20 years under Putin: a timeline

Last weekend, OPEC+ members struck a historic deal on a record cut of oil production to stabilize prices. However, the positive effects of the deal are offset by the slowing global economy amidst the COVID-19 pandemic. Market analysts believe that the agreement was reached too late as a result of the Kremlin’s short-sighted decision to wage an oil price war against the United States.

 

Formally, it was Russian Energy Minister Alexander Novak (left) who rejected the OPEC+ in March, but in reality the decision to start an oil price against the United States was made by Vladimir Putin. Photo: kremlin.ru (at the meeting with OPEC chairman Mohammed Barkindo in October 2019) 

 

The late deal 

On April 11, 23 countries, including Russia and Saudi Arabia, agreed to cut oil production as part of the OPEC+ deal. The new agreement was reached a month later, since the first negotiations had failed when Russia refused to cut its output. During this time global oil prices collapsed more than two times over.

According to the new deal, starting May 1, OPEC+ countries will cut their oil production by 9.7 million barrels per day, with Saudi Arabia taking on a 1.5 million share and Russia 2.5 million, which for the latter means a 23-percent output reduction. The new limit of 8.5 mln barrels per day will be the lowest production level in Russia since 2004. The new quota of 9.7 million barrels per day will be in effect for two months. On July 1, it will be reduced to 8 mln until the end of 2020, and then further lowered to 6 mln until April 2021. At each stage Russia will be able to increase its production by 500,000 barrels per day.

It is already clear that the production cut is insufficient. Before the COVID-19 pandemic hit the global economy, daily oil production worldwide exceeded 100 mln barrels, but by end-March global demand had declined by 20 percent, according to leading oil trader Vitol Oil. These data are confirmed by S&P Global Platts analysts who estimate the global oil glut to be around 20-25 mln barrels per day.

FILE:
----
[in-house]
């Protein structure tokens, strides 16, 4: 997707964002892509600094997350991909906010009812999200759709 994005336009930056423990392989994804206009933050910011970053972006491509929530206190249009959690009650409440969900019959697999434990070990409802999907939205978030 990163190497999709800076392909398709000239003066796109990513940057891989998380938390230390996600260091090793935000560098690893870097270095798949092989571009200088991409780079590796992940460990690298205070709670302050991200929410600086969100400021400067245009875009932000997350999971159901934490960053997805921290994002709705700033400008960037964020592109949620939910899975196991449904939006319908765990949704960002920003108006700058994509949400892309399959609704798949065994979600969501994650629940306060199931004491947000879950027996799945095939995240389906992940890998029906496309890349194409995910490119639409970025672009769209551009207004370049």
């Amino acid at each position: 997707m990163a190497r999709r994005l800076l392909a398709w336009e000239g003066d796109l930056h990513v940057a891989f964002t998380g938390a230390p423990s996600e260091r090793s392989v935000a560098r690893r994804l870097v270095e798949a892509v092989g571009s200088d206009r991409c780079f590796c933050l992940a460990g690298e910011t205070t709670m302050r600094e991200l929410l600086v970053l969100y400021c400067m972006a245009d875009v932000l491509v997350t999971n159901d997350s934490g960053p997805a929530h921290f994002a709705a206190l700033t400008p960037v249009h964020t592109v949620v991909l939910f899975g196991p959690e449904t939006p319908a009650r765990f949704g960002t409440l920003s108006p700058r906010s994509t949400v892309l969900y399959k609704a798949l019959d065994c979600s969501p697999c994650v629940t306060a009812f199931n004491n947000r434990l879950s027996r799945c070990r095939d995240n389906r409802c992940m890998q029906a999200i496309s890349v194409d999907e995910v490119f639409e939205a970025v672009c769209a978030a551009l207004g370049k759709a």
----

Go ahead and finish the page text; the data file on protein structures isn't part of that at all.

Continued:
Market players expect that on top of the 9.7 million barrels per day envisaged by the OPEC+ deal, an additional 10 million can be removed from the market by other oil exporters—countries that are formally not party to the agreement (U.S., Canada, Norway, Brazil)—through a natural decline in oil production, and by the Energy Information Agency, which plans to buy oil for the U.S. reserve.  

The disbalance of the oil market is currently reflected in the prices. The news that the deal was finally reached failed to rally the markets. On April 13, the price for the international benchmark crude, Brent, increased only by 1.8 percent (up to $32 per barrel), while another influential benchmark, WTI, dropped by 0.4 percent (to $22.7). At the same time, Russian brand Urals grew by 19 percent to $28.5 per barrel, but market corrections could change that within days. For example, on April 14, both U.S. benchmarks declined further by 4.9 and 5.2 percent, respectively (the Urals data are lagged by one day). According to ING analysts, the OPEC+ deal arrived too late when a “significant destruction of demand” had already been happening everywhere. They believe that the oil glut will last till the end of the second quarter of 2020, but on the plus side Brent is now unlikely to crash below $25 per barrel.

 

Strategic blunder

During the March 6 negotiations over the terms of the first OPEC+ deal, Saudi Arabia suggested cutting production by 1.5 mln barrels per day in the second quarter of 2020, with Russia taking on a share of 500,000 barrels. Russian Energy Minister Alexander Novak’s refusal shocked oil exporters who had come to Vienna for the urgent talks. In the fallout, the existing 2016 deal on limiting oil production signed by OPEC and Russia to maintain higher oil prices was suspended.   

A month later, as oil prices kept falling to record lows, and the global economy was suffering from the COVID-19 pandemic, Russia was forced to reverse course and agree to cut output. Except that its quota—2.5 mln barrels per day—was now five times higher than the original offer.

Market analysts and players speculated over the reasons for the Russian delegation’s behavior in Vienna. Decisions with such serious implications are not made at the ministry level—they have to be initiated and vetted by Vladimir Putin personally, who oversees the OPEC deal implementation. According to Bloomberg, in the runup to the March negotiations, the Kremlin decided that higher oil prices would play into the hands of the United States, where in 2019 shale oil producers increased production by over 1 mln barrels per day, while other countries had to restrict output. The media firm names Igor Sechin, head of state-owned Rosneft, as the main lobbyist for this decision. Last December, in a letter to Putin, Sechin described the OPEC+ deal as a “strategic threat” to the development of the Russian oil industry, since it creates “preferential advantages” for the U.S.